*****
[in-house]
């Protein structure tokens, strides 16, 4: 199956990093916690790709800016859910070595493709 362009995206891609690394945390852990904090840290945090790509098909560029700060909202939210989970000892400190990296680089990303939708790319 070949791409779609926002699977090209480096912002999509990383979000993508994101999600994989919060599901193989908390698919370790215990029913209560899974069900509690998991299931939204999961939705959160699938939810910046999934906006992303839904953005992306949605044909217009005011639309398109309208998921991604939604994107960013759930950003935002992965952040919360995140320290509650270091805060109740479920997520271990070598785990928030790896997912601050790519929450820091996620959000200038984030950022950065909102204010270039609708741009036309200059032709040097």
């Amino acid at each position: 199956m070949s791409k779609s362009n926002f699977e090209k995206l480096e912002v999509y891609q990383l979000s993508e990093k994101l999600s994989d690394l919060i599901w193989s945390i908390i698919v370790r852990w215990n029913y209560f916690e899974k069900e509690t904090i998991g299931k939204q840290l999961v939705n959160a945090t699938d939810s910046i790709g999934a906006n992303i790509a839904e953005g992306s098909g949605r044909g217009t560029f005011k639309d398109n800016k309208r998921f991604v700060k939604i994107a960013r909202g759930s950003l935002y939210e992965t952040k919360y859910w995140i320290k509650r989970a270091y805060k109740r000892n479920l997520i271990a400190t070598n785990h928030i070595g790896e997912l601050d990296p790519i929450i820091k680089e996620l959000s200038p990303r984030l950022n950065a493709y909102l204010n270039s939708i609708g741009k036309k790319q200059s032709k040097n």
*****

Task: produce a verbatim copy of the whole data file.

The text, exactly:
[in-house]
């Protein structure tokens, strides 16, 4: 199956990093916690790709800016859910070595493709 362009995206891609690394945390852990904090840290945090790509098909560029700060909202939210989970000892400190990296680089990303939708790319 070949791409779609926002699977090209480096912002999509990383979000993508994101999600994989919060599901193989908390698919370790215990029913209560899974069900509690998991299931939204999961939705959160699938939810910046999934906006992303839904953005992306949605044909217009005011639309398109309208998921991604939604994107960013759930950003935002992965952040919360995140320290509650270091805060109740479920997520271990070598785990928030790896997912601050790519929450820091996620959000200038984030950022950065909102204010270039609708741009036309200059032709040097």
């Amino acid at each position: 199956m070949s791409k779609s362009n926002f699977e090209k995206l480096e912002v999509y891609q990383l979000s993508e990093k994101l999600s994989d690394l919060i599901w193989s945390i908390i698919v370790r852990w215990n029913y209560f916690e899974k069900e509690t904090i998991g299931k939204q840290l999961v939705n959160a945090t699938d939810s910046i790709g999934a906006n992303i790509a839904e953005g992306s098909g949605r044909g217009t560029f005011k639309d398109n800016k309208r998921f991604v700060k939604i994107a960013r909202g759930s950003l935002y939210e992965t952040k919360y859910w995140i320290k509650r989970a270091y805060k109740r000892n479920l997520i271990a400190t070598n785990h928030i070595g790896e997912l601050d990296p790519i929450i820091k680089e996620l959000s200038p990303r984030l950022n950065a493709y909102l204010n270039s939708i609708g741009k036309k790319q200059s032709k040097n």